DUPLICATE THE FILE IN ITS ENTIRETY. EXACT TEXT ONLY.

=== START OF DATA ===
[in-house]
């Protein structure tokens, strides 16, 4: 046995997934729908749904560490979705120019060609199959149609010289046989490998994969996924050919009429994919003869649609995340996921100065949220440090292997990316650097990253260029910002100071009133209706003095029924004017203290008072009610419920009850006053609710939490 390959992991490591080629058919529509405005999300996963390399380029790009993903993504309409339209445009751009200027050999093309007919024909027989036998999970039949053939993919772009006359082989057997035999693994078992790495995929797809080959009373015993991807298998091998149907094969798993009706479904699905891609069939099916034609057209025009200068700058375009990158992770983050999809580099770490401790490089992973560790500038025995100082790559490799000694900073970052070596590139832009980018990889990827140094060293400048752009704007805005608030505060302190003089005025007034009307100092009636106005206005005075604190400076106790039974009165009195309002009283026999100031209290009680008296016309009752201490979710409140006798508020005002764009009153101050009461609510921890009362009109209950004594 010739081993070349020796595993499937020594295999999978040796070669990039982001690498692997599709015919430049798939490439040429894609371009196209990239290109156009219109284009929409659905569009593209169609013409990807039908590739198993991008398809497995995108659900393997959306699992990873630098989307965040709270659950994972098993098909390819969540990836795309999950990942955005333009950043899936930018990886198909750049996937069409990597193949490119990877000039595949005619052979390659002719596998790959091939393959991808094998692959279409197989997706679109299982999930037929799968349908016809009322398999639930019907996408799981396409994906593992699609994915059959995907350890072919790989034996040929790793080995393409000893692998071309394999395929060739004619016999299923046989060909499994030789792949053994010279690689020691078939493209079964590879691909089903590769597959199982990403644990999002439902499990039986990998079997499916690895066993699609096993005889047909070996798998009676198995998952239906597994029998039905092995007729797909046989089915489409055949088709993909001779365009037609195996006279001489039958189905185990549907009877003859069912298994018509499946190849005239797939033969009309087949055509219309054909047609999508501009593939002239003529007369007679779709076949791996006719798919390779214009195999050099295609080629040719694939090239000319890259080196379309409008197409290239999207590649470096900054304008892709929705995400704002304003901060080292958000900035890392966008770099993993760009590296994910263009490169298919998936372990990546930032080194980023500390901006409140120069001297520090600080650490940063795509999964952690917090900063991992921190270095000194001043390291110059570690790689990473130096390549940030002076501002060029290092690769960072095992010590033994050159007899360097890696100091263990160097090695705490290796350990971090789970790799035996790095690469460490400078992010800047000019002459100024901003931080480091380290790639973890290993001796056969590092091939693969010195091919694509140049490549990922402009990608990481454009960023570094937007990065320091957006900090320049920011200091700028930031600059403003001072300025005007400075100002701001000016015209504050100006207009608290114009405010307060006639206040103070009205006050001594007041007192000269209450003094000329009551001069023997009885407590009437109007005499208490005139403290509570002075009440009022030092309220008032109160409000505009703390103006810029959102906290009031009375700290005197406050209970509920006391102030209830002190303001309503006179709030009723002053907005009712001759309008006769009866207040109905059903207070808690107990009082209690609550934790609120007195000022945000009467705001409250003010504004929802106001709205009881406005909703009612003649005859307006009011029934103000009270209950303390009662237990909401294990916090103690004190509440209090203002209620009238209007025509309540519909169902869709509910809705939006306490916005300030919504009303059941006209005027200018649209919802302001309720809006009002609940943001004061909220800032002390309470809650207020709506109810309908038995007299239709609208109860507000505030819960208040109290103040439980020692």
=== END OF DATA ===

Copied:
[in-house]
């Protein structure tokens, strides 16, 4: 046995997934729908749904560490979705120019060609199959149609010289046989490998994969996924050919009429994919003869649609995340996921100065949220440090292997990316650097990253260029910002100071009133209706003095029924004017203290008072009610419920009850006053609710939490 390959992991490591080629058919529509405005999300996963390399380029790009993903993504309409339209445009751009200027050999093309007919024909027989036998999970039949053939993919772009006359082989057997035999693994078992790495995929797809080959009373015993991807298998091998149907094969798993009706479904699905891609069939099916034609057209025009200068700058375009990158992770983050999809580099770490401790490089992973560790500038025995100082790559490799000694900073970052070596590139832009980018990889990827140094060293400048752009704007805005608030505060302190003089005025007034009307100092009636106005206005005075604190400076106790039974009165009195309002009283026999100031209290009680008296016309009752201490979710409140006798508020005002764009009153101050009461609510921890009362009109209950004594 010739081993070349020796595993499937020594295999999978040796070669990039982001690498692997599709015919430049798939490439040429894609371009196209990239290109156009219109284009929409659905569009593209169609013409990807039908590739198993991008398809497995995108659900393997959306699992990873630098989307965040709270659950994972098993098909390819969540990836795309999950990942955005333009950043899936930018990886198909750049996937069409990597193949490119990877000039595949005619052979390659002719596998790959091939393959991808094998692959279409197989997706679109299982999930037929799968349908016809009322398999639930019907996408799981396409994906593992699609994915059959995907350890072919790989034996040929790793080995393409000893692998071309394999395929060739004619016999299923046989060909499994030789792949053994010279690689020691078939493209079964590879691909089903590769597959199982990403644990999002439902499990039986990998079997499916690895066993699609096993005889047909070996798998009676198995998952239906597994029998039905092995007729797909046989089915489409055949088709993909001779365009037609195996006279001489039958189905185990549907009877003859069912298994018509499946190849005239797939033969009309087949055509219309054909047609999508501009593939002239003529007369007679779709076949791996006719798919390779214009195999050099295609080629040719694939090239000319890259080196379309409008197409290239999207590649470096900054304008892709929705995400704002304003901060080292958000900035890392966008770099993993760009590296994910263009490169298919998936372990990546930032080194980023500390901006409140120069001297520090600080650490940063795509999964952690917090900063991992921190270095000194001043390291110059570690790689990473130096390549940030002076501002060029290092690769960072095992010590033994050159007899360097890696100091263990160097090695705490290796350990971090789970790799035996790095690469460490400078992010800047000019002459100024901003931080480091380290790639973890290993001796056969590092091939693969010195091919694509140049490549990922402009990608990481454009960023570094937007990065320091957006900090320049920011200091700028930031600059403003001072300025005007400075100002701001000016015209504050100006207009608290114009405010307060006639206040103070009205006050001594007041007192000269209450003094000329009551001069023997009885407590009437109007005499208490005139403290509570002075009440009022030092309220008032109160409000505009703390103006810029959102906290009031009375700290005197406050209970509920006391102030209830002190303001309503006179709030009723002053907005009712001759309008006769009866207040109905059903207070808690107990009082209690609550934790609120007195000022945000009467705001409250003010504004929802106001709205009881406005909703009612003649005859307006009011029934103000009270209950303390009662237990909401294990916090103690004190509440209090203002209620009238209007025509309540519909169902869709509910809705939006306490916005300030919504009303059941006209005027200018649209919802302001309720809006009002609940943001004061909220800032002390309470809650207020709506109810309908038995007299239709609208109860507000505030819960208040109290103040439980020692």